Lincoln's War Between States was fought to create a mercantilistic country out of a free market country (not slavery as many people believe). Since the War, our country has slid into a really bad Warfare-Welfare State, focused on disposing the middle class workers of their income and giving it to the wealthy elite in control of the monopolistic use of force.

    I study at last 40 hours a week the various documents that help me reinforce the views I hold dear to me. Slashdot is a great outlet for finding other people with similar beliefs who just don't know it, as well as getting a great peer review system that helps me find my mistakes. Even those on my "Foe" list give me some amazing insight into mistakes I make in my rants and recommendations.

    If you're interested in why government is bad for roads, bridges and schools send me an e-mail.
  • Re:How to boycott? (Score:5, Interesting)

    by enraged78 (931288) on Tuesday November 15, 2005 @04:12PM (#14037492)
    I myself have been boycotting CD's produced by the any label associated with the RIAA for the last three years. I have not purchased any CD's for myself, or as gifts for others. I do not plan to do so until three conditions are met. First, artists are properly compensated for their music. By properly compensated, I mean more than a nickel a disc, which works out to less than that due to 'questionable' accounting practices. Second, that that RIAA ceases all current lawsuits against users who "illegally" downloaded music, and returns all moneys garnered from users who "settled" with the racketeering, um, I mean consortium. Third, that the RIAA cease to destroy both public domain, and fair use policy. In order for the public to respect the RIAA's property, the RIAA needs to stop illegally extending copyright by purchasing politicians. Oddly enough, all this purchasing power seems to stem from the 12-18 year old market. That same market does not possess the ability to vote, and I find it rather strange that all their hard earned dollars are being redirected towards buying our public officials for the highest dollar. Sony products in general will no longer be purchased by me until these and many other wrongs are rectified. Their policies are criminal, their once good hardware products are now sub-par, and their greed is insurmountable. This is no longer a free market question. This is now a corporation buying legal power to function as a makeshift mob. I for one will not stand for it by purchasing thier products.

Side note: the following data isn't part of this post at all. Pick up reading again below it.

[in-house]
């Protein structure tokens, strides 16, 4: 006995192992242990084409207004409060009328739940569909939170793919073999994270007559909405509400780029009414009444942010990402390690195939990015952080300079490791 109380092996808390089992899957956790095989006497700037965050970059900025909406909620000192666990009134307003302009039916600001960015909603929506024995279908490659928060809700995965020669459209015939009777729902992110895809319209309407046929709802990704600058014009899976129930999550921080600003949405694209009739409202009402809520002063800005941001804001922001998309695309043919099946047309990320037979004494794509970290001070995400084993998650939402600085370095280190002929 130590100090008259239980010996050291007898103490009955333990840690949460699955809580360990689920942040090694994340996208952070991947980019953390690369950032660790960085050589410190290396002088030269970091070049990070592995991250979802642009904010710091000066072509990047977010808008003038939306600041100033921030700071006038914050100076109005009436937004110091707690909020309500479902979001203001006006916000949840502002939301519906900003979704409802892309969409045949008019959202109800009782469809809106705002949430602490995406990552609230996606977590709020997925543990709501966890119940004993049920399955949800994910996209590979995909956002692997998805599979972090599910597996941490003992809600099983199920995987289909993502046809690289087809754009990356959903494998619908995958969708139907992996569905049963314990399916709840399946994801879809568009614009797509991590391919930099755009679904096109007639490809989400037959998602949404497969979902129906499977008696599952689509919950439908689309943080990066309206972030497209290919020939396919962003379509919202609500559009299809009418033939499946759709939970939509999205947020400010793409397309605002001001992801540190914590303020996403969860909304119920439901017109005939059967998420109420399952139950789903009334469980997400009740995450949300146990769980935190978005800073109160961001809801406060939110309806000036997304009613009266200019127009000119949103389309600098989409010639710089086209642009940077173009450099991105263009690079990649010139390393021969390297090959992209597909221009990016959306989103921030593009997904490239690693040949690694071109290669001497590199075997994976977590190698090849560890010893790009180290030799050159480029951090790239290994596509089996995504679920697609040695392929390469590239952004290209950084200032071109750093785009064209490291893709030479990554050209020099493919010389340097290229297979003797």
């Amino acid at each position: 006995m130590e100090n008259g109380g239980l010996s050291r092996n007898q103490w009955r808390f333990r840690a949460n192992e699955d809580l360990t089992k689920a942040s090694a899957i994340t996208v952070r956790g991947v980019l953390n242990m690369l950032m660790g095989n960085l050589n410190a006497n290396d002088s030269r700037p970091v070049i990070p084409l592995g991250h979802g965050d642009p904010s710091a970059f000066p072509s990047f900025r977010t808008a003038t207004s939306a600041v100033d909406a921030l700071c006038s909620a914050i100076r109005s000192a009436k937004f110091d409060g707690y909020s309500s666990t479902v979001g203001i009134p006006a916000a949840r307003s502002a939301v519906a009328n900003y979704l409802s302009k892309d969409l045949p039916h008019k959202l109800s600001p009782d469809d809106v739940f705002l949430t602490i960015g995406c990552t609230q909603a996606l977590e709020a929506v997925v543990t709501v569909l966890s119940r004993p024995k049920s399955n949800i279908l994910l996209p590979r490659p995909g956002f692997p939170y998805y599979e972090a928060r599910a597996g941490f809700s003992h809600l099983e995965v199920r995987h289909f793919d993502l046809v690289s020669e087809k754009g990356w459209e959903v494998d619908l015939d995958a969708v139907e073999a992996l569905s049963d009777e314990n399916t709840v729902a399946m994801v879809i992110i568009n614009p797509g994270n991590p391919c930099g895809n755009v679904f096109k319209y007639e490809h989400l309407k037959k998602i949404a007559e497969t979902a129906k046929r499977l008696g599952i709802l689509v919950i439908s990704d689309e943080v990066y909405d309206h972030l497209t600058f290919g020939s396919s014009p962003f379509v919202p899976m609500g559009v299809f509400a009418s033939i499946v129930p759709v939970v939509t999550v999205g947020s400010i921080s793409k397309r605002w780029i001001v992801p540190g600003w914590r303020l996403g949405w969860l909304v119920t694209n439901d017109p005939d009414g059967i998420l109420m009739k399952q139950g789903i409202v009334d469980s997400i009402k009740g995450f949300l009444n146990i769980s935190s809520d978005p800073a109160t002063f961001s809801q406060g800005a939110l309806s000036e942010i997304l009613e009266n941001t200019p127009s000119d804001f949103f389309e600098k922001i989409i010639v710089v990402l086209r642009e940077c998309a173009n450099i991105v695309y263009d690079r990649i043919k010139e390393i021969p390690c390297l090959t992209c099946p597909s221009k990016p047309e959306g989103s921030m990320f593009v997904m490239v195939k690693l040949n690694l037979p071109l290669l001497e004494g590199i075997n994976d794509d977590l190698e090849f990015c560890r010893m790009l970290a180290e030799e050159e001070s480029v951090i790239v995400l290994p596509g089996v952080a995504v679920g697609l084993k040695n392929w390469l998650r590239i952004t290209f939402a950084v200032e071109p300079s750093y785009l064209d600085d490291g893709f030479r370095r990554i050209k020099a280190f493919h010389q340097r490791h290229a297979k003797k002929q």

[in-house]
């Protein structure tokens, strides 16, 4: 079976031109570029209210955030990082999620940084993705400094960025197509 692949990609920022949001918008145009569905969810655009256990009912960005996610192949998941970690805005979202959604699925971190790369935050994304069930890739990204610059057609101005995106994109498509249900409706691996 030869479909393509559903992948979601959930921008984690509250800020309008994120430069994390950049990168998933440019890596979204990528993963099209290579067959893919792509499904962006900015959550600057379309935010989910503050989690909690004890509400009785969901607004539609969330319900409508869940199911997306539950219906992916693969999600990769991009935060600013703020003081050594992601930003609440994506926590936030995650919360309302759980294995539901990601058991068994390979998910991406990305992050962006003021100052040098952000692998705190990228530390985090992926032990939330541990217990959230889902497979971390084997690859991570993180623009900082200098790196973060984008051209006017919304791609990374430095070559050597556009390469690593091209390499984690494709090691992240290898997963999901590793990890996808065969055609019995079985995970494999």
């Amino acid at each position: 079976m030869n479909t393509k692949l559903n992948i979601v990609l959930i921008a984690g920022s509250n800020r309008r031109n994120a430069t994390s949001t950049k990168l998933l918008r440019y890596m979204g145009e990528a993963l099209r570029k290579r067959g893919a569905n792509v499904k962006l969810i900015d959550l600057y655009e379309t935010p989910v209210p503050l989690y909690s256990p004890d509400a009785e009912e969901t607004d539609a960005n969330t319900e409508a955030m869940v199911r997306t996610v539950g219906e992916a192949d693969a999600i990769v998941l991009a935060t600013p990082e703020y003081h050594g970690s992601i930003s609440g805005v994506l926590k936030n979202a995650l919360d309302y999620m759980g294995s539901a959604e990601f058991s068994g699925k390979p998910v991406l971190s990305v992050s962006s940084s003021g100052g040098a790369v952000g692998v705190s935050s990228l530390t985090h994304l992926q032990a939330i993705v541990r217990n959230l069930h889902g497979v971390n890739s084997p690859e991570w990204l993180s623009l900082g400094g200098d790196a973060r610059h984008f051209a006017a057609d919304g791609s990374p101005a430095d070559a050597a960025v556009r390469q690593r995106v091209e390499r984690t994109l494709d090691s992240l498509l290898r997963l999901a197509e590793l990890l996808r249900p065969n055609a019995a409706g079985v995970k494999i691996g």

• by Anonymous Coward on Tuesday November 15, 2005 @04:12PM (#14037496)
    If practically every kid who cracks into some network gets jail time; how about some criminal charges against whomever the idiot in Sony that approved this.


    Seriously - if some company hires a hitman to do illegal stuff they get in trouble. Why can Sony hack my network without any repercusions.

  • by Anonymous Coward on Tuesday November 15, 2005 @04:16PM (#14037531)